'Prey' Becomes Predator in a Refreshingly New Twist on an Old Action Franchise | Movie+TV Reviews | Seven Days | Vermont's Independent Voice

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'Prey' Becomes Predator in a Refreshingly New Twist on an Old Action Franchise

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Published August 17, 2022 at 10:00 a.m.


Midthunder plays a hunter who becomes the hunted in Trachtenberg's refreshing twist on the Predator franchise. - COURTESY OF 20TH CENTURY STUDIOS
  • Courtesy Of 20th Century Studios
  • Midthunder plays a hunter who becomes the hunted in Trachtenberg's refreshing twist on the Predator franchise.

Welcome to another edition of "Let's watch the movie that Film Twitter won't stop talking about." This week, it's a new action flick on Hulu with an unusual setting for the genre: the northern Great Plains of the U.S. in 1719. Also not typical? All of the main characters belong to the Comanche Nation except the villain, a towering, helmeted figure (Dane DiLiegro) whom you may have seen before in a few other action movies. He's a Predator armed with advanced alien technology, and he's out to win himself some warm-blooded trophies in a world of axes and muskets.

The deal

When the Predator's spaceship lands in Comanche territory, the only one to witness the strange apparition is Naru (Amber Midthunder), a young healer who yearns to be a hunter like her brother, Taabe (Dakota Beavers). Naru accompanies the men of her tribe in search of a dangerous mountain lion, hoping for a chance to prove her skills with traps and weaponry. Instead, she finds more evidence that a new and deadlier predator is stalking the plains, but the men dismiss her warnings.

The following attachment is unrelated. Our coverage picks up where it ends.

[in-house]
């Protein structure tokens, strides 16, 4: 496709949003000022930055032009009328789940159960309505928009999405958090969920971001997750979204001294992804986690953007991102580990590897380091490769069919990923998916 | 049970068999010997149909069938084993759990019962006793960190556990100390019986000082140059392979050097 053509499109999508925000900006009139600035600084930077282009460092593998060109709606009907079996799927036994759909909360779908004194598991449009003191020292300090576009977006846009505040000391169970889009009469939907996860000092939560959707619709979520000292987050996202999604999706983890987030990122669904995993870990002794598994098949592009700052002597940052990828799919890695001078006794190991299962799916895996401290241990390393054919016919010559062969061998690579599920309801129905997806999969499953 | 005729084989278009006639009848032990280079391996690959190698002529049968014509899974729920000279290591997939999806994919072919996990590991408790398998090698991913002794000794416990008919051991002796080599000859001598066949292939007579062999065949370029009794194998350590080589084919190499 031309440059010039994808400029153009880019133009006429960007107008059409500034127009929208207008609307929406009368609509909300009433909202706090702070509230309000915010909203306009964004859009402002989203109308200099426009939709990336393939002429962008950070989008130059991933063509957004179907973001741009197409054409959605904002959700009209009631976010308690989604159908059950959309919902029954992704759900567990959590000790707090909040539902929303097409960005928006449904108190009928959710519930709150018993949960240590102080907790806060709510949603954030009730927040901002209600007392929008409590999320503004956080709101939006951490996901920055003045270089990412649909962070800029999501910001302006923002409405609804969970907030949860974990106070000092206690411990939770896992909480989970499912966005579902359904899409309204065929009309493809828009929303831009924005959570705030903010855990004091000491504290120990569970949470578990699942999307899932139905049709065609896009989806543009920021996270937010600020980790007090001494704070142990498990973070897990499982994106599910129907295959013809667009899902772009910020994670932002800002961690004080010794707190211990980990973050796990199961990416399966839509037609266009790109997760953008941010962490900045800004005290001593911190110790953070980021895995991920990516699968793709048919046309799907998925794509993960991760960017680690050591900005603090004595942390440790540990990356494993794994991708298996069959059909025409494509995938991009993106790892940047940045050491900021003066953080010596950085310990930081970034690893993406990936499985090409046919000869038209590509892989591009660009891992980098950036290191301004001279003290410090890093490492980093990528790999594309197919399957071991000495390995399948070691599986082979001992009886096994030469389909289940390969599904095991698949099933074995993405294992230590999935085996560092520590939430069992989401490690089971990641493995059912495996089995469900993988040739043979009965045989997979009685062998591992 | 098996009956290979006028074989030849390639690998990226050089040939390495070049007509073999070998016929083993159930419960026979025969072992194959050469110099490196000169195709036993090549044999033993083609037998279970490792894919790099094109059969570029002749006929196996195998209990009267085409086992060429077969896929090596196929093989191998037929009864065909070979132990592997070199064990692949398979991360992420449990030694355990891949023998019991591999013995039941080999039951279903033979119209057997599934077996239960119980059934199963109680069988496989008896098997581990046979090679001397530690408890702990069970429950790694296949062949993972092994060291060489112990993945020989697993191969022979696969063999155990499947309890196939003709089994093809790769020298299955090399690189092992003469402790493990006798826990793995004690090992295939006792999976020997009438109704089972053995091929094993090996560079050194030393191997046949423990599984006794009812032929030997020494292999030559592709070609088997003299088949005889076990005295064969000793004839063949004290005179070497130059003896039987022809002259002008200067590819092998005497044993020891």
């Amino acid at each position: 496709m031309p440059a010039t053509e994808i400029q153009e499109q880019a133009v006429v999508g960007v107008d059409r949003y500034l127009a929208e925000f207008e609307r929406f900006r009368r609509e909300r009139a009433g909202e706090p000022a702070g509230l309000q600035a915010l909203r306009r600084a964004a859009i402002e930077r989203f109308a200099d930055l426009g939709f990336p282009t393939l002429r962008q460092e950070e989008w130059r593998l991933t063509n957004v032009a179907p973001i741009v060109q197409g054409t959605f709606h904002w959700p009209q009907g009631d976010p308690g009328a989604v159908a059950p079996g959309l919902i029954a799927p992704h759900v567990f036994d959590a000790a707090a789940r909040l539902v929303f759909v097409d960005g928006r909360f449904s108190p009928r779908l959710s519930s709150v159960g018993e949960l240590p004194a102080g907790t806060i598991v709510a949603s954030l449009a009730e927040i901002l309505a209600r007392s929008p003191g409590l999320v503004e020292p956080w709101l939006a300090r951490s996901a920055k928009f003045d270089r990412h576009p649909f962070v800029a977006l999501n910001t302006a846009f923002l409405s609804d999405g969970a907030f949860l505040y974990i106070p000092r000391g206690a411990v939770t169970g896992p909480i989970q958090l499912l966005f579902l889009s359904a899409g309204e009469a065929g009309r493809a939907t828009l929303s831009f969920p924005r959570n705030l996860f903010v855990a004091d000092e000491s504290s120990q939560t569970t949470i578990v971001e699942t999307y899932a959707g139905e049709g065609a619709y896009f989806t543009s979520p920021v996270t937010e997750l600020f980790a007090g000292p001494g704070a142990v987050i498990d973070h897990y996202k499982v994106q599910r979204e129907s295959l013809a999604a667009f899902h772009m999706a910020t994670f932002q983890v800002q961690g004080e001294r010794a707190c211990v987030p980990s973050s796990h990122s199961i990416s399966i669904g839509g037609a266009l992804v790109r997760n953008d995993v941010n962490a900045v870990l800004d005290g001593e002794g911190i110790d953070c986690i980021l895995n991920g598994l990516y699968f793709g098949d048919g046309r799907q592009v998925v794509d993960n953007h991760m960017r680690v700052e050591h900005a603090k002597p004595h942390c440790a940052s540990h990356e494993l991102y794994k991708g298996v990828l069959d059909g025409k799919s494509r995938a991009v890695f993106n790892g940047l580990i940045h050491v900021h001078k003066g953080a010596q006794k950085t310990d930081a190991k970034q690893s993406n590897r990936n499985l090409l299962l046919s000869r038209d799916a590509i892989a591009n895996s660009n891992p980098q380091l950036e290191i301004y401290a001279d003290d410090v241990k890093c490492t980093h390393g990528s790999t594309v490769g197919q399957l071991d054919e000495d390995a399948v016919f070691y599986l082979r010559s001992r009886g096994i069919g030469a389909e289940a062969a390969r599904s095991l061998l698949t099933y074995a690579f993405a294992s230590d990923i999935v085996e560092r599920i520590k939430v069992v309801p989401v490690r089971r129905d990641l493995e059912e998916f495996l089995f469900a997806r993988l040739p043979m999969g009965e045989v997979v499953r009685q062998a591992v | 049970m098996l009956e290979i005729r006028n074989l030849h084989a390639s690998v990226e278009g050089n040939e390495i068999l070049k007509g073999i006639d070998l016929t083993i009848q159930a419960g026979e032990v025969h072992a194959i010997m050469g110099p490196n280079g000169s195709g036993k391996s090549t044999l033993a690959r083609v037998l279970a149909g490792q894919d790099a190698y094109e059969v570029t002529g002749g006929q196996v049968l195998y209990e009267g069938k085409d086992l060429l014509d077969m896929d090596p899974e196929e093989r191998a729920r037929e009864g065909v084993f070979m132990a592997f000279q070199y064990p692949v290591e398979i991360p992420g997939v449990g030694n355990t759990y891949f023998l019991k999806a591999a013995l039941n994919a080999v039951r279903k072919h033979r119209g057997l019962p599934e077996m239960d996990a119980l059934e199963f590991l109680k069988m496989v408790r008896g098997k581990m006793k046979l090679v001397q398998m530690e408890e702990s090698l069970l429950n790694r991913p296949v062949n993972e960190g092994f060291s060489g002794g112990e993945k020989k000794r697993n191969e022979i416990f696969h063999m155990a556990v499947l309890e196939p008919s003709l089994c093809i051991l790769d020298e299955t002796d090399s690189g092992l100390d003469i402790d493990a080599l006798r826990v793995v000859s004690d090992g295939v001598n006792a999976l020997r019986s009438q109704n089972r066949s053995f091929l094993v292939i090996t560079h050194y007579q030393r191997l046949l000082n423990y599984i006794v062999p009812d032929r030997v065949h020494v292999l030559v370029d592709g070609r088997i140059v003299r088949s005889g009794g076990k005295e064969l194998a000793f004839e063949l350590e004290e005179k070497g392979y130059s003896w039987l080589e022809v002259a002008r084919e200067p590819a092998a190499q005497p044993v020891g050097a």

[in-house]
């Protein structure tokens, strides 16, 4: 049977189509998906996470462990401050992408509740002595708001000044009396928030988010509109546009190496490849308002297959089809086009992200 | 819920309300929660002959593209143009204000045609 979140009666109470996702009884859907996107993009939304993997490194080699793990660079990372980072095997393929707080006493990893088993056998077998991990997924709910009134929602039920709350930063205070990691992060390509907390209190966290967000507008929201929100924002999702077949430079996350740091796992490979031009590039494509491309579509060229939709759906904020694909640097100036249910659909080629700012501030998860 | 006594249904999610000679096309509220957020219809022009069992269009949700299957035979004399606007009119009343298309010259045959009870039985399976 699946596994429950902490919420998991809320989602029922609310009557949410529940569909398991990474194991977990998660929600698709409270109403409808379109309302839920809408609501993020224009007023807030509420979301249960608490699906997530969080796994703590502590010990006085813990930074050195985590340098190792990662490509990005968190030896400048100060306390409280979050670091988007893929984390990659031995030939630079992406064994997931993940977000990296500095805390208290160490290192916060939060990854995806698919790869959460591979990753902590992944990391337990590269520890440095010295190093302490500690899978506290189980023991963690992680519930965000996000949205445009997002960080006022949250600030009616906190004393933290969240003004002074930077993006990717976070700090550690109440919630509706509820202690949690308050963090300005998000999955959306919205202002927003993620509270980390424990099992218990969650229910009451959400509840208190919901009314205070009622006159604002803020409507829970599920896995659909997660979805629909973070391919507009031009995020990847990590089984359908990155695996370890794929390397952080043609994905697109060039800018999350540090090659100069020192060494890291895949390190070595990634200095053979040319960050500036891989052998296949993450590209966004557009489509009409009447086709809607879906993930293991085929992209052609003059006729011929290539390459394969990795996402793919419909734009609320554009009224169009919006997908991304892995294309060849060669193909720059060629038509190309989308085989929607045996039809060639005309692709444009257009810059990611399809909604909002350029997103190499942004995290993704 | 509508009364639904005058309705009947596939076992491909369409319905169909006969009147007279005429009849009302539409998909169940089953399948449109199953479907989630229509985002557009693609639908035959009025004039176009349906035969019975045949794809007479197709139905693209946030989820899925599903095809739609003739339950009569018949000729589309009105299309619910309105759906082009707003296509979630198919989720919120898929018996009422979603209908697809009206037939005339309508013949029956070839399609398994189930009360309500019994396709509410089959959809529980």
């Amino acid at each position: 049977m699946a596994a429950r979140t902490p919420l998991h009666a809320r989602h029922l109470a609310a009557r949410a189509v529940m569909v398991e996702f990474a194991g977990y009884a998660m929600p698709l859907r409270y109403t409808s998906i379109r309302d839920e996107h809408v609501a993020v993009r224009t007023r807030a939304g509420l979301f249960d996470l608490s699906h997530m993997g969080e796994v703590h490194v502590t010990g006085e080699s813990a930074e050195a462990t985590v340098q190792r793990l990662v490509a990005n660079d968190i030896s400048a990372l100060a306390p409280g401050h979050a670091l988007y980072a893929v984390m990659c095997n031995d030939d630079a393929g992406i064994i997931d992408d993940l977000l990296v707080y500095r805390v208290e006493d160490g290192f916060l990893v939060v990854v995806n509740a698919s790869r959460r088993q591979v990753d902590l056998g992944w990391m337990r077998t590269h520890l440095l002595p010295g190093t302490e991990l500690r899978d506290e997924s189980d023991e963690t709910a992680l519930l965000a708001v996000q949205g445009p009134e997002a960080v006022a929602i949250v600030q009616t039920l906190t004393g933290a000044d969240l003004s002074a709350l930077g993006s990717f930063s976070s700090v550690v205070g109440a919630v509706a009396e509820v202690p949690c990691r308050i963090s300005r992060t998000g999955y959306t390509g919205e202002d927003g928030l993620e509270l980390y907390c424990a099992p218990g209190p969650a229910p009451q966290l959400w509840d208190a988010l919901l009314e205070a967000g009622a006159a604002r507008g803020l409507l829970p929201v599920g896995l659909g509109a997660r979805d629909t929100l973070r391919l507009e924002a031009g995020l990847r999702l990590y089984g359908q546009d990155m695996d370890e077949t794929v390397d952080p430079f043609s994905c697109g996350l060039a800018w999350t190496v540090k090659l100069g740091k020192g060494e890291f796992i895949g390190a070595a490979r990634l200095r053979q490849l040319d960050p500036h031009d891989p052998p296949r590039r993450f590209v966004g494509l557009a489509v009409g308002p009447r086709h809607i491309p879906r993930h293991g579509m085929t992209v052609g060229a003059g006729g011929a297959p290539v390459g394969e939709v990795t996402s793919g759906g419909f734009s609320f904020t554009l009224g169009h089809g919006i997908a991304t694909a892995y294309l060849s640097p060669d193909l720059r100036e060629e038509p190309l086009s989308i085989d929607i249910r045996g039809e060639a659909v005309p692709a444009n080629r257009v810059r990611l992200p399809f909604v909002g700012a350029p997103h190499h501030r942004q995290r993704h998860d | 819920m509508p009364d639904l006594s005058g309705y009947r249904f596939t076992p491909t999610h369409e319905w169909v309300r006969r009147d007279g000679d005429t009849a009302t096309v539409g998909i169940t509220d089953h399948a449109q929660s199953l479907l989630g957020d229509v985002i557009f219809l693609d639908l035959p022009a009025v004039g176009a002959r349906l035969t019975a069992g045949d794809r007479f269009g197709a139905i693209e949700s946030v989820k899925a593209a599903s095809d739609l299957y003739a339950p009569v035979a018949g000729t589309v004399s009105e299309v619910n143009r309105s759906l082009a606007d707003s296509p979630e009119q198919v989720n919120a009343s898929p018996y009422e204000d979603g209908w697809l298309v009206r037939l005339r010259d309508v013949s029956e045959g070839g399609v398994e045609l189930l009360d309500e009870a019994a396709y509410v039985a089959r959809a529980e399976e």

Determined to protect her tribe, Naru scours the woods with her loyal dog, Sarii. The Predator isn't the only predator they find — French fur traders are busy plundering the landscape. It will take all of Naru's courage and cunning to face the twin threats to her homeland.

Will you like it?

The rise of superhero franchises has given action movies a stakes problem. Even when the protagonists aren't technically superhuman, they often seem that way, because digital effects and balletic fight choreography distance the action from anything that mere mortals could experience. The John Wick movies, for instance, are great fun to watch, but they never make us genuinely anxious about the hero's chances of survival.

In Prey, by contrast, director Dan Trachtenberg (10 Cloverfield Lane) does his best to bring the action down to earth. It's a fitting approach for a movie that initially feels more like a nature-centric Terrence Malick film than an entry in the Predator franchise.

Yes, Prey features some attacks by dodgy computer-generated animals. An early scene in which Naru fends off a ravening bear is still genuinely terrifying, however, because she's a self-trained hunter who has to reckon with unreliable equipment. After missing a shot, she struggles to mend her broken bowstring as the bear surges toward her. It's a carefully orchestrated scene with clear stakes that viewers can relate to, and it grabs us in a way that no amount of pure spectacle can.